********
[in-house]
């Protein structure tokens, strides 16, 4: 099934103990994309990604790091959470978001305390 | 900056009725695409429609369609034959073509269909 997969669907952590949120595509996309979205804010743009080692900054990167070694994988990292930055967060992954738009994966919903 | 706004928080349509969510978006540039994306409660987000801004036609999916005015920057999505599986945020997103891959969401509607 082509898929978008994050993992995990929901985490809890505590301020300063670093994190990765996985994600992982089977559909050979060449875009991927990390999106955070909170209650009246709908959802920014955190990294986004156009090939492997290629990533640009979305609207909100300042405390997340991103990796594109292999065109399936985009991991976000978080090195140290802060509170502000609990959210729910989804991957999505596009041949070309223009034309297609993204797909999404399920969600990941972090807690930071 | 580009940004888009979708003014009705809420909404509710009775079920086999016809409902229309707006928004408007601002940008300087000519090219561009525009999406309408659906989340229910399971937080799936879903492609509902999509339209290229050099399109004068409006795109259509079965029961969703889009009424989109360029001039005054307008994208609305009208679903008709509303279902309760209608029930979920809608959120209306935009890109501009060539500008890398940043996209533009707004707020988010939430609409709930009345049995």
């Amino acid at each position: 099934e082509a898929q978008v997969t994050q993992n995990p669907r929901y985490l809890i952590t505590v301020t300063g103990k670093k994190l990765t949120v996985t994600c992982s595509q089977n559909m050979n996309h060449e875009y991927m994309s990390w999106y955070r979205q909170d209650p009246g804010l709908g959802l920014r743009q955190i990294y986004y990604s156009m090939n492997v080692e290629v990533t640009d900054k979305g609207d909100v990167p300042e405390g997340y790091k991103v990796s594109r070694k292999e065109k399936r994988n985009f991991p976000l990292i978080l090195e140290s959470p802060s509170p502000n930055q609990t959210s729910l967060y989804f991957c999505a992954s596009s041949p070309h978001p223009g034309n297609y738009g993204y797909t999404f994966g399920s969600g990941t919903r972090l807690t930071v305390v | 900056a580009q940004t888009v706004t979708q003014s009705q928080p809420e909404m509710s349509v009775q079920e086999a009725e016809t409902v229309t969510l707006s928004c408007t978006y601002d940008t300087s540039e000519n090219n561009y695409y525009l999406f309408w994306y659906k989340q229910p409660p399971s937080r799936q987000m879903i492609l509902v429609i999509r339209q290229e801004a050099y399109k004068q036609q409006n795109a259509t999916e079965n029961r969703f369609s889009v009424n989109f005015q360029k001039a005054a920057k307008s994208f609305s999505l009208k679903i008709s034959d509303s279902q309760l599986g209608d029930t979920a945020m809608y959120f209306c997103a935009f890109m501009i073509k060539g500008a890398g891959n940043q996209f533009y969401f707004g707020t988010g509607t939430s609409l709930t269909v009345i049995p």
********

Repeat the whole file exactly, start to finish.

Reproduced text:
[in-house]
């Protein structure tokens, strides 16, 4: 099934103990994309990604790091959470978001305390 | 900056009725695409429609369609034959073509269909 997969669907952590949120595509996309979205804010743009080692900054990167070694994988990292930055967060992954738009994966919903 | 706004928080349509969510978006540039994306409660987000801004036609999916005015920057999505599986945020997103891959969401509607 082509898929978008994050993992995990929901985490809890505590301020300063670093994190990765996985994600992982089977559909050979060449875009991927990390999106955070909170209650009246709908959802920014955190990294986004156009090939492997290629990533640009979305609207909100300042405390997340991103990796594109292999065109399936985009991991976000978080090195140290802060509170502000609990959210729910989804991957999505596009041949070309223009034309297609993204797909999404399920969600990941972090807690930071 | 580009940004888009979708003014009705809420909404509710009775079920086999016809409902229309707006928004408007601002940008300087000519090219561009525009999406309408659906989340229910399971937080799936879903492609509902999509339209290229050099399109004068409006795109259509079965029961969703889009009424989109360029001039005054307008994208609305009208679903008709509303279902309760209608029930979920809608959120209306935009890109501009060539500008890398940043996209533009707004707020988010939430609409709930009345049995």
């Amino acid at each position: 099934e082509a898929q978008v997969t994050q993992n995990p669907r929901y985490l809890i952590t505590v301020t300063g103990k670093k994190l990765t949120v996985t994600c992982s595509q089977n559909m050979n996309h060449e875009y991927m994309s990390w999106y955070r979205q909170d209650p009246g804010l709908g959802l920014r743009q955190i990294y986004y990604s156009m090939n492997v080692e290629v990533t640009d900054k979305g609207d909100v990167p300042e405390g997340y790091k991103v990796s594109r070694k292999e065109k399936r994988n985009f991991p976000l990292i978080l090195e140290s959470p802060s509170p502000n930055q609990t959210s729910l967060y989804f991957c999505a992954s596009s041949p070309h978001p223009g034309n297609y738009g993204y797909t999404f994966g399920s969600g990941t919903r972090l807690t930071v305390v | 900056a580009q940004t888009v706004t979708q003014s009705q928080p809420e909404m509710s349509v009775q079920e086999a009725e016809t409902v229309t969510l707006s928004c408007t978006y601002d940008t300087s540039e000519n090219n561009y695409y525009l999406f309408w994306y659906k989340q229910p409660p399971s937080r799936q987000m879903i492609l509902v429609i999509r339209q290229e801004a050099y399109k004068q036609q409006n795109a259509t999916e079965n029961r969703f369609s889009v009424n989109f005015q360029k001039a005054a920057k307008s994208f609305s999505l009208k679903i008709s034959d509303s279902q309760l599986g209608d029930t979920a945020m809608y959120f209306c997103a935009f890109m501009i073509k060539g500008a890398g891959n940043q996209f533009y969401f707004g707020t988010g509607t939430s609409l709930t269909v009345i049995p």